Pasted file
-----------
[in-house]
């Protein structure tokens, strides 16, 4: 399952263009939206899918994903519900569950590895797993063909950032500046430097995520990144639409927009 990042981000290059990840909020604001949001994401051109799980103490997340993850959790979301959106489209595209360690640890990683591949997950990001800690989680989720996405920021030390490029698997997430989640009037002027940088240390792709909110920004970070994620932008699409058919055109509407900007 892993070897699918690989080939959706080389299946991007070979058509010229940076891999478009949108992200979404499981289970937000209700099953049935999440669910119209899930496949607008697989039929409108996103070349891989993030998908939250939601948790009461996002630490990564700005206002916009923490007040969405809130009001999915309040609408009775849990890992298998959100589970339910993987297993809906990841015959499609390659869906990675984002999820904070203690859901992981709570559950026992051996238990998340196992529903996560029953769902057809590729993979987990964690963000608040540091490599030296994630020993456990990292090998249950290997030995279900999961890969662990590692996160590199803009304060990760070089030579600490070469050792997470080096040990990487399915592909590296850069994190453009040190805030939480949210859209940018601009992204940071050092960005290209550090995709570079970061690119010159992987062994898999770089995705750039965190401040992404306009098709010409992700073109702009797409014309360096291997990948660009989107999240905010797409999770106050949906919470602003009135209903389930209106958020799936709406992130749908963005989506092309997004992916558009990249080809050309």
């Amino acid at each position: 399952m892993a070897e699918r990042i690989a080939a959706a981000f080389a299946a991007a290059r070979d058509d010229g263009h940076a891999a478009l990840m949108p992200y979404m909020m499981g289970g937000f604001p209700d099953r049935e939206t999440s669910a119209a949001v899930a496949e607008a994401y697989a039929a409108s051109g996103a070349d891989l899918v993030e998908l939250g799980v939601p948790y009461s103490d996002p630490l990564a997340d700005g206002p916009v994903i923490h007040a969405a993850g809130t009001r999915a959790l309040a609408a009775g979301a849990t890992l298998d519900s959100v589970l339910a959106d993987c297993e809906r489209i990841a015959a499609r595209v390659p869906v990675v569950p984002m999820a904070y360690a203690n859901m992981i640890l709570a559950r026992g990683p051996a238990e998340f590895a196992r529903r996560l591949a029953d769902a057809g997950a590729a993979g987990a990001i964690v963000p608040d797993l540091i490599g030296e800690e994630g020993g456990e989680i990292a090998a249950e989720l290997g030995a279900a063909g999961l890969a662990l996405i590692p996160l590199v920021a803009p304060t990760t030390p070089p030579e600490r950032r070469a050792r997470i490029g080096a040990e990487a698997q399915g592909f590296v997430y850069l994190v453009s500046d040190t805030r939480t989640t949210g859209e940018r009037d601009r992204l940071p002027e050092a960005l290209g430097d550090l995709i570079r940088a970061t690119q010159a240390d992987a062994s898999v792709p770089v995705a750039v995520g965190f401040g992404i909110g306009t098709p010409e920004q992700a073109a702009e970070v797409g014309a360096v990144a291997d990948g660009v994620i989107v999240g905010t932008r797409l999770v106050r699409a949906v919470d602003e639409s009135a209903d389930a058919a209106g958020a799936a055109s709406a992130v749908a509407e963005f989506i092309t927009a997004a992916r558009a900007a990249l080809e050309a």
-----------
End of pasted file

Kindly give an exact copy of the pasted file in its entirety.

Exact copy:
[in-house]
């Protein structure tokens, strides 16, 4: 399952263009939206899918994903519900569950590895797993063909950032500046430097995520990144639409927009 990042981000290059990840909020604001949001994401051109799980103490997340993850959790979301959106489209595209360690640890990683591949997950990001800690989680989720996405920021030390490029698997997430989640009037002027940088240390792709909110920004970070994620932008699409058919055109509407900007 892993070897699918690989080939959706080389299946991007070979058509010229940076891999478009949108992200979404499981289970937000209700099953049935999440669910119209899930496949607008697989039929409108996103070349891989993030998908939250939601948790009461996002630490990564700005206002916009923490007040969405809130009001999915309040609408009775849990890992298998959100589970339910993987297993809906990841015959499609390659869906990675984002999820904070203690859901992981709570559950026992051996238990998340196992529903996560029953769902057809590729993979987990964690963000608040540091490599030296994630020993456990990292090998249950290997030995279900999961890969662990590692996160590199803009304060990760070089030579600490070469050792997470080096040990990487399915592909590296850069994190453009040190805030939480949210859209940018601009992204940071050092960005290209550090995709570079970061690119010159992987062994898999770089995705750039965190401040992404306009098709010409992700073109702009797409014309360096291997990948660009989107999240905010797409999770106050949906919470602003009135209903389930209106958020799936709406992130749908963005989506092309997004992916558009990249080809050309």
């Amino acid at each position: 399952m892993a070897e699918r990042i690989a080939a959706a981000f080389a299946a991007a290059r070979d058509d010229g263009h940076a891999a478009l990840m949108p992200y979404m909020m499981g289970g937000f604001p209700d099953r049935e939206t999440s669910a119209a949001v899930a496949e607008a994401y697989a039929a409108s051109g996103a070349d891989l899918v993030e998908l939250g799980v939601p948790y009461s103490d996002p630490l990564a997340d700005g206002p916009v994903i923490h007040a969405a993850g809130t009001r999915a959790l309040a609408a009775g979301a849990t890992l298998d519900s959100v589970l339910a959106d993987c297993e809906r489209i990841a015959a499609r595209v390659p869906v990675v569950p984002m999820a904070y360690a203690n859901m992981i640890l709570a559950r026992g990683p051996a238990e998340f590895a196992r529903r996560l591949a029953d769902a057809g997950a590729a993979g987990a990001i964690v963000p608040d797993l540091i490599g030296e800690e994630g020993g456990e989680i990292a090998a249950e989720l290997g030995a279900a063909g999961l890969a662990l996405i590692p996160l590199v920021a803009p304060t990760t030390p070089p030579e600490r950032r070469a050792r997470i490029g080096a040990e990487a698997q399915g592909f590296v997430y850069l994190v453009s500046d040190t805030r939480t989640t949210g859209e940018r009037d601009r992204l940071p002027e050092a960005l290209g430097d550090l995709i570079r940088a970061t690119q010159a240390d992987a062994s898999v792709p770089v995705a750039v995520g965190f401040g992404i909110g306009t098709p010409e920004q992700a073109a702009e970070v797409g014309a360096v990144a291997d990948g660009v994620i989107v999240g905010t932008r797409l999770v106050r699409a949906v919470d602003e639409s009135a209903d389930a058919a209106g958020a799936a055109s709406a992130v749908a509407e963005f989506i092309t927009a997004a992916r558009a900007a990249l080809e050309a």